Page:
On Monday evening, we had auctions for two new franchises participating in the latest edition of the Indian Premier League (IPL). And one surprise bidder — a private equity firm CVC Capital Partners paid Rs 5,625 crores to snag Ahmedabad in a hotly contested auction.
But why are private equity investors interested in the IPL? Why are they putting up this kind of money? Well, in today’s Finshots, we explain this and more.
Let’s start with a timeline. A timeline that gives you a sneak peek into how unlisted shares of Chennai Super Kings have grown in value.
- January 2021: Rs 65 per share.
- September 2021: Rs 110 a pop. Remember, CSK had just won their fourth IPL title.
- October 2021: Rs 235 a share.
And now valued at over Rs 7,200 crores, it’s one of the most successful teams in the IPL and a unicorn (almost) — A company that commands a valuation of over a billion dollars.
Now you could argue — “That’s just valuation. The world is a crazy place and people have money. Even companies with threadbare revenues are valued at a billion dollars these days. It’s just the way it is.”
And granted, you have a point.
But let’s look at profitability, eh? As of 31st March 2021, CSK made profits to the tune of Rs 40.26 crores. It’s a fair bit lower than the Rs 111 crores they made in 2019. But considering the pandemic and all that, it’s a miracle that they even turned a profit last year.
And all of a sudden you start seeing these franchises in a different light altogether. In fact, with this kind of financials, anybody would be itching to invest in an IPL team. So really, it shouldn’t be all that surprising to see Luxembourg-based PE firm CVC Capital join the bandwagon.
But we are only getting started here, because CVC Capital isn’t new to the world of sports. If anything, they are the pioneer s— bringing PE money into sporting tournaments at a time when others shied away. Oh yes, they were betting on this industry back in the 90s.
In 1998, CVC Capital bought the motorbike racing tournament MotoGP. They sold it in 2006 for a neat profit and then made another bet elsewhere — motorcar racing and Formula One. And yeah, they weren’t just buying teams. They were buying the whole damn sport and flipping their stake to make ludicrous sums of money. Rumour has it that the company netted 700% in 8 years when they sold MotoGP. With Formula 1, they are set to make a return on investment of over 1,000%. It’s the most profitable deal they’ve made so far and it’s the most profitable investment anybody has ever made in F1.
It’s not just the racing circuits that have proven lucrative. Take a look at the returns from, basketball (NBA), baseball (MLB), American football (NFL), and ice hockey (NHL) compared to the 500 stocks that make the diversified US market index S&P 500. Most sports leagues have outperformed the index by a fair margin over the last couple of decades.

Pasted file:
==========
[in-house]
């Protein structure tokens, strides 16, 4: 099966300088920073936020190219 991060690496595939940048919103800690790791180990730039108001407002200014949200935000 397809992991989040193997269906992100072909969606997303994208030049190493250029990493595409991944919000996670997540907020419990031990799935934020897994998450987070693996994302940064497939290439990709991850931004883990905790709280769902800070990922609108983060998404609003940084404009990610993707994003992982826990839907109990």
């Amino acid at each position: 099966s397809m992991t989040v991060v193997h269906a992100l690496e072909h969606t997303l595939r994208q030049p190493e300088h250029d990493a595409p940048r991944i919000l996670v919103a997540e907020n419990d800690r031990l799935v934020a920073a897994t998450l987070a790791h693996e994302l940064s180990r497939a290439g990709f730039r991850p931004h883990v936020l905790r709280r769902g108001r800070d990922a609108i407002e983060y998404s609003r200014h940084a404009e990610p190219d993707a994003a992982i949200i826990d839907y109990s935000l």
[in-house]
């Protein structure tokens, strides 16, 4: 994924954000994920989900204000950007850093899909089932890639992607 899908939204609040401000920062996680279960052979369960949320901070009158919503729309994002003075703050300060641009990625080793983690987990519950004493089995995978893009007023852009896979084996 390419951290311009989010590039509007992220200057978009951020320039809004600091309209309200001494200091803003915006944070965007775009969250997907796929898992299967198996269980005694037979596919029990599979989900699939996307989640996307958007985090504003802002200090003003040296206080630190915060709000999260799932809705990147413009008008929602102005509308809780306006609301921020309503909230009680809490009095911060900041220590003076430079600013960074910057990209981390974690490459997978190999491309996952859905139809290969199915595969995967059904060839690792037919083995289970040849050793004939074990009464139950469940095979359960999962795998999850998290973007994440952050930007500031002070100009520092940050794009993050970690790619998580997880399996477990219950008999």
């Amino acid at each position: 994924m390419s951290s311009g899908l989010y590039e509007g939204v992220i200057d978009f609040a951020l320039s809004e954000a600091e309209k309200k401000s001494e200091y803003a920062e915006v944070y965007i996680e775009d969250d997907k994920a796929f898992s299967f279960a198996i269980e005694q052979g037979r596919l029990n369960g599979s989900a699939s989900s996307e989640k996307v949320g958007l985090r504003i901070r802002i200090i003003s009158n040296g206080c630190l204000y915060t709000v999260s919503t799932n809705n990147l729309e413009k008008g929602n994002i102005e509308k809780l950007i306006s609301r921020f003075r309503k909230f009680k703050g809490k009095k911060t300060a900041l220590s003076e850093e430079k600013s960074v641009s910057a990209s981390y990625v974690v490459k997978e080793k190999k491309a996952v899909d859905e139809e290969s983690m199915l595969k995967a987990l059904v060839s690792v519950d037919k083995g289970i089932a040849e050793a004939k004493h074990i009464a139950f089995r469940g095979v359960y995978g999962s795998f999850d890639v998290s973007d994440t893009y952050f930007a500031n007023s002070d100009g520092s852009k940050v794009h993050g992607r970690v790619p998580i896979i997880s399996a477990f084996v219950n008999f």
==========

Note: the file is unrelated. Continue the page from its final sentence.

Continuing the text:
So you can probably see why PE firms are pumping money into football, basketball, and even volleyball. Just two months ago, CVC Capital agreed to invest $3.2 billion in La Liga, Spain’s top football league. In return, they wanted 10% of all media revenues for the next 50 years. Crazy!
But what’s driving these valuations in sports teams and leagues?
Okay, let’s break it down a bit.
According to Pitchbook data, in the US, between the NFL, NBA, MLB, MLS, and NHL, there are only 151 teams across the board. Likewise, there are only 98 teams in the Premier League, Serie A, Bundesliga, Ligue 1, and La Liga. And in the IPL, there are only 10 teams. When supply is limited and demand is high, prices rise. Economics 101!
In addition to scarcity, these leagues don’t expand as often. And as an investor, you know you’ll be working within the confines of an oligopoly i.e. a marketplace characterised by limited competition. So it’s a bit easier to project things like “market share” and “revenues”.
If you’re thinking of buying shares in sports teams, it’s going to be hard. Why? Because most teams aren’t listed on the stock market. And when shares aren’t traded often and ownership is sticky, buyers are willing to pay a premium when the opportunity does arise.
Sure, PE firms are driven by money, but there may be a pinch of emotion here somewhere. In the words of Andrew Laurino of PE firm Dyal, it’s more fun to own your favourite sports team than to own a chemical plant.
- Finally, Money
Let’s look at media and broadcasting revenue to get a sense of what kind of money we are talking about. Sony picked up media rights for the IPL after paying around Rs 8,000 crores for the first 10 years. Then, Star India bagged the rights for the next 5 years by putting up a whopping Rs 16,000 crores. And with media rights going up for auction once again in 2023, the expectation is that somebody may pay well over Rs 30,000 crores. That’s a lot of money! And PE investors will get their fair share.
So, yeah, there’s clearly money to be made and PE firms will want to jump in. They’re raising more money than ever. And they’re hunting for deals across the world.
This is only the beginning.